# Chain rule? Calculus ?

If y=f(u)=10cos(6u) and u=g(x)=e^4x, then by the chain rule,

Relevance

Using u = e⁴ˣ, we have y = 10cos(6u)

so, du/dx = 4e⁴ˣ and dy/du = -60sin(6u)

Now, dy/dx = (dy/du).(du/dx) so,

dy/dx = (4e⁴ˣ)(-60sin(6u))

so, dy/dx = -240e⁴ˣsin(6u)

Now, as u = e⁴ˣ we have:

dy/dx = -240e⁴ˣsin(6e⁴ˣ)

:)>

• Do you want to find dy/dx? If so, then

dy/dx=

[dy/du][du/dx]=

[-60sin(6u)][4e^(4x)]=

-960sin[6e^(4x)]e^(4x).

• (∂y/∂x)=(∂y/∂u)(∂u/∂x)

(∂u/∂x)=4e^(4x)

(∂y/∂u)= -60 sin(6 u)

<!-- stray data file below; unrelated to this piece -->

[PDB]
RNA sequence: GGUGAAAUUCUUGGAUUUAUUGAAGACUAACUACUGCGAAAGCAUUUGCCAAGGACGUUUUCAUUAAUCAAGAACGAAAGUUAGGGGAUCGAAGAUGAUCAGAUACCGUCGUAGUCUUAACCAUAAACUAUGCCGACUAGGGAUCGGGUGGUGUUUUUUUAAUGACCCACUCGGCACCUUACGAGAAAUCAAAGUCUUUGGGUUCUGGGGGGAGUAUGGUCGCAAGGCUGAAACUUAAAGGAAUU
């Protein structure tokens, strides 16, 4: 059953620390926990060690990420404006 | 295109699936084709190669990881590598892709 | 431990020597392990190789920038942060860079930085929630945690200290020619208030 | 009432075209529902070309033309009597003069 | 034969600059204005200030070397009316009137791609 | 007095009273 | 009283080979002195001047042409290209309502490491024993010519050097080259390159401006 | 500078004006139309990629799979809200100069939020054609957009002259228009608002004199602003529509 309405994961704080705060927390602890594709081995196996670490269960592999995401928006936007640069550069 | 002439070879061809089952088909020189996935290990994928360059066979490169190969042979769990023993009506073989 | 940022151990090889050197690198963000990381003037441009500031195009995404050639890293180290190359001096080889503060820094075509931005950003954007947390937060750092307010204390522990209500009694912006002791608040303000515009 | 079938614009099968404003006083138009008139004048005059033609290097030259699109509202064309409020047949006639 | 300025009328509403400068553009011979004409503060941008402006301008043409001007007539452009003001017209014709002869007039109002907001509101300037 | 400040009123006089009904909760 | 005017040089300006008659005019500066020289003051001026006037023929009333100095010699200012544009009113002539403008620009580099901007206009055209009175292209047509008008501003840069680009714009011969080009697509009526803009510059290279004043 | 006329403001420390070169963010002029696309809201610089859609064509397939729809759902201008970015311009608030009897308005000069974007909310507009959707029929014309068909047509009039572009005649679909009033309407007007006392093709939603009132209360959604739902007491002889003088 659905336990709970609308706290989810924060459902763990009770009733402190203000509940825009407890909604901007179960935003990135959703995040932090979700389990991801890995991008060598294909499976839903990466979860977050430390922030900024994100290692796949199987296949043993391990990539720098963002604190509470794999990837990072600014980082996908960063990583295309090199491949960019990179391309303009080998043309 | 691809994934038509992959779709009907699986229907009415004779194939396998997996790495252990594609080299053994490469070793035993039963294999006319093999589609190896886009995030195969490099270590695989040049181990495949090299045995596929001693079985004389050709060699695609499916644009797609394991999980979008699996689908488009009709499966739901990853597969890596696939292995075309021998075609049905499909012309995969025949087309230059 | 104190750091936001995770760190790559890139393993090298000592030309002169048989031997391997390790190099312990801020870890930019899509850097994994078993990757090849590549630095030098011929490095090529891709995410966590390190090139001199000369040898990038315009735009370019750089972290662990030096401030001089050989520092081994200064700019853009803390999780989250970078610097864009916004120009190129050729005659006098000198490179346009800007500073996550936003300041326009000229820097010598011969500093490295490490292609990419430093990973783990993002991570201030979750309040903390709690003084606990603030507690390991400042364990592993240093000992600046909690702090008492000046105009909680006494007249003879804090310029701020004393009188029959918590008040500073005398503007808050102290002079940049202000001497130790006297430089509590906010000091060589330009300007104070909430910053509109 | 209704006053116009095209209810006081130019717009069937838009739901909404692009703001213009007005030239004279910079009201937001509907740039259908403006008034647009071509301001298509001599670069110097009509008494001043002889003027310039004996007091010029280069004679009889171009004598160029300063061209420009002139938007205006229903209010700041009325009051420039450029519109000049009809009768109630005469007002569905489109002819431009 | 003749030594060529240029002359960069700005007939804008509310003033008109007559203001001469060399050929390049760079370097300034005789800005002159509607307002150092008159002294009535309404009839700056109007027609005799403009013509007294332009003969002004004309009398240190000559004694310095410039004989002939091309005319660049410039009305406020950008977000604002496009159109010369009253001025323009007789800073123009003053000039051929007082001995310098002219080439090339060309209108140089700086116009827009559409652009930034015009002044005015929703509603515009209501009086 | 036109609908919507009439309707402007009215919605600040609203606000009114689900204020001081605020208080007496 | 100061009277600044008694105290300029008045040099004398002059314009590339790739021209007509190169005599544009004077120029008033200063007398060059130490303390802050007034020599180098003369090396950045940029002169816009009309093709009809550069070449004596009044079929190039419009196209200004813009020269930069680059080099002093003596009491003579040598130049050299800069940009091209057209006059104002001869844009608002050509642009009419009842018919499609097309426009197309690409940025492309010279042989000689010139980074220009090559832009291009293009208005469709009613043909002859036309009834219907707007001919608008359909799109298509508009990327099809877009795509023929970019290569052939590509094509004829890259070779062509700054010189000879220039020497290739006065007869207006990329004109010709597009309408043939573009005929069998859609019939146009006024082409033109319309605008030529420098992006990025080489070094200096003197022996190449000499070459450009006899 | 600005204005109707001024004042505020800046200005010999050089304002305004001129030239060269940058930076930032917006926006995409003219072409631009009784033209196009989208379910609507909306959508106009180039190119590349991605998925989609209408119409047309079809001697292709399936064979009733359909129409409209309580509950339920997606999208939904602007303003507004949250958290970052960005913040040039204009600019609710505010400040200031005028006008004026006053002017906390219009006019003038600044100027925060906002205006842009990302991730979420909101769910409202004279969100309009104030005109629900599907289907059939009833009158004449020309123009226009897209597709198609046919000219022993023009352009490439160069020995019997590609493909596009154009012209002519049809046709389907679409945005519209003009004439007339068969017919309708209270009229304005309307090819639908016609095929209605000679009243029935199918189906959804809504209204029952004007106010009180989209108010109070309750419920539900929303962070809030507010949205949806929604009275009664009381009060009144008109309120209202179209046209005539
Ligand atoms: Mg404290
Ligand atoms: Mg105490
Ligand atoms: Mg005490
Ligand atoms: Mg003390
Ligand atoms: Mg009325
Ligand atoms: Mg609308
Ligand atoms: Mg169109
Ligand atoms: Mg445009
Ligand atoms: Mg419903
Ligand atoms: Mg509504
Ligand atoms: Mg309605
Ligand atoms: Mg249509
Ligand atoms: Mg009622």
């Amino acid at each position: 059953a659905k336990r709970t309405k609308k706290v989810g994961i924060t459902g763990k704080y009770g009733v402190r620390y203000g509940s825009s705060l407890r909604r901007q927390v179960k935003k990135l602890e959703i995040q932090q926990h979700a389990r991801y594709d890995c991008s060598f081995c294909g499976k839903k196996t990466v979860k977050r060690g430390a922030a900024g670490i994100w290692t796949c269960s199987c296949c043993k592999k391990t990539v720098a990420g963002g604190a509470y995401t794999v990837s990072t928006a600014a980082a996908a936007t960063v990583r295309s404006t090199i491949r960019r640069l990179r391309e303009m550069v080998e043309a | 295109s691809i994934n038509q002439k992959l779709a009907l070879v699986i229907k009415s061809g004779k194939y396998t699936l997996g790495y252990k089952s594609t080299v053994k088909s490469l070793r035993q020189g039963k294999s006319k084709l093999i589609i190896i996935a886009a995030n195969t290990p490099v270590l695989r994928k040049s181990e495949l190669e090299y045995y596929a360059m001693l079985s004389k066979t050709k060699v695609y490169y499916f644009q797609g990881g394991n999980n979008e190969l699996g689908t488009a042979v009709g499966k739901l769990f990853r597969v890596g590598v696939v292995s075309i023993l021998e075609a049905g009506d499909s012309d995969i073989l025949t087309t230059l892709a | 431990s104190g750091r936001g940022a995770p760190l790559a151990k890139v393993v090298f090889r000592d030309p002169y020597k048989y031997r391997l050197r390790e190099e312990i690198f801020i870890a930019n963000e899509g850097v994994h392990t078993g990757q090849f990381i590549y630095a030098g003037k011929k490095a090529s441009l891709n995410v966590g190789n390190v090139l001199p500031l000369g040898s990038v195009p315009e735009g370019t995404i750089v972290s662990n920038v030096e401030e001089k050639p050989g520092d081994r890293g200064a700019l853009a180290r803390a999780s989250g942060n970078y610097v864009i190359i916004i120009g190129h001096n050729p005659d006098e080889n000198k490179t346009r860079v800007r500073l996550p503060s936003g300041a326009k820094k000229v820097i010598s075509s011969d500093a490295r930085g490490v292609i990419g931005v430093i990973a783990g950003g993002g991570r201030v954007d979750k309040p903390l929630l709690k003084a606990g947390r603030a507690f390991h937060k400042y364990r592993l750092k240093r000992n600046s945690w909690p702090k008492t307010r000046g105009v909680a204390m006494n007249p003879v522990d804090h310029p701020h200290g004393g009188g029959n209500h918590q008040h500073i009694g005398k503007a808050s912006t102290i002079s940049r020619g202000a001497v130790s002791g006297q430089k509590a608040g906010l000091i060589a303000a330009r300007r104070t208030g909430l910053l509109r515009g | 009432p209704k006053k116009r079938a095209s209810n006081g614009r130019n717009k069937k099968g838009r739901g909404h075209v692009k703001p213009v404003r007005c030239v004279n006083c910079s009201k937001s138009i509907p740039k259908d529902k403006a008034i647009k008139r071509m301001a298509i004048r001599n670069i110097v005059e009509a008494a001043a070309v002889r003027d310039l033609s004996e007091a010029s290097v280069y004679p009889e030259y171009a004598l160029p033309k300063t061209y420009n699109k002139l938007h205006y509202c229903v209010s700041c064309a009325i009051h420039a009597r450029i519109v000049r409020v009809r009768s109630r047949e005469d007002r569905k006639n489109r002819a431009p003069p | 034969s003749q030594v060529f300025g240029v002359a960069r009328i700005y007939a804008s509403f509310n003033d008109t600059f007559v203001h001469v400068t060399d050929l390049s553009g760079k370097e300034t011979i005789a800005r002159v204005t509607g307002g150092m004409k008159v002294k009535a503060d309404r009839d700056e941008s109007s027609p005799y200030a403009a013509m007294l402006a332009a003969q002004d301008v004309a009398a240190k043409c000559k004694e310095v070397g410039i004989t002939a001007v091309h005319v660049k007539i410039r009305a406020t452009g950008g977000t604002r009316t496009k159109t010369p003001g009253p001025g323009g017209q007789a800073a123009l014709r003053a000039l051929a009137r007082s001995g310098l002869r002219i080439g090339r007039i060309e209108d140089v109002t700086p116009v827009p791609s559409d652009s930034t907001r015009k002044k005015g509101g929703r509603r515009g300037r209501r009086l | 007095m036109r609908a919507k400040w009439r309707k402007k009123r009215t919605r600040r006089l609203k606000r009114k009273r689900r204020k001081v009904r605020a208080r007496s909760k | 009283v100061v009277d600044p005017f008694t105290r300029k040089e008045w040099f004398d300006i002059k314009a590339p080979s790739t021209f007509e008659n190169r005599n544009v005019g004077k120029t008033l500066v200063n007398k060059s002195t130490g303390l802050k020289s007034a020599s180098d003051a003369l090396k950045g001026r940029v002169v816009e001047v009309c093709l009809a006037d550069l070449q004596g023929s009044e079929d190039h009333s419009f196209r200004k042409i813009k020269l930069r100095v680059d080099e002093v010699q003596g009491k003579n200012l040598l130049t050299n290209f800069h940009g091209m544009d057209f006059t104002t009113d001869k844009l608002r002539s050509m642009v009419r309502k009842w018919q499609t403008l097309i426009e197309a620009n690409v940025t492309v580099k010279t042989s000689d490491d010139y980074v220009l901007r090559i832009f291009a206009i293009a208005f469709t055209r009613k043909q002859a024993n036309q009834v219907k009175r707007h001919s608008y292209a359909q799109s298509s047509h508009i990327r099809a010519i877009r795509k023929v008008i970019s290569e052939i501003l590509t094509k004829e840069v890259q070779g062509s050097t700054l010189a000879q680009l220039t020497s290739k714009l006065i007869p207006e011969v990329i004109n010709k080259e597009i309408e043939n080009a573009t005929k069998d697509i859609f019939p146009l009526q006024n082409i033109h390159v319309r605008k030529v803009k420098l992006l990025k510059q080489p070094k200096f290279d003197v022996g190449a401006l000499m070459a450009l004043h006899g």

• Given y = f(u) = 10 cos 6u    and   u = g(x) = e ⁴ˣ

y =  10 cos 6 e ⁴ˣ

y ' = 10 • 6 sin 6e ⁴ˣ • 4 e ⁴ˣ

y ' = 240 e ⁴ˣ  sin 6e ⁴ˣ.............ANS

• i am assuming you meant g(x) = e^(4x) instead of g(x) = xe^4

y = 10cos(6u)

u = e^(4x)

dy/du = -60 sin(6u)

du/dx = 4e^(4x)

dy/dx = dy/du * du/dx

dy/dx = [ -60 sin( 6u ) ] [ 4e^(4x) ]

dy/dx = -240 e^(4x) sin( 6 *  e^(4x) )

dy/dx = -240 e^(4x) sin( 6e^(4x) )

• Assuming you want the derivative:

y = 10cos(6e⁴ˣ)

d/dx(10u) = 10(du/dx)

d/dx(cos(u)) = -sin(u)(du/dx)

d/dx(e⁴ˣ) = 4e⁴ˣ

y' = -10sin(6e⁴ˣ)(6)(4e⁴ˣ)

y' = -240(e⁴ˣ)(sin(6e⁴ˣ))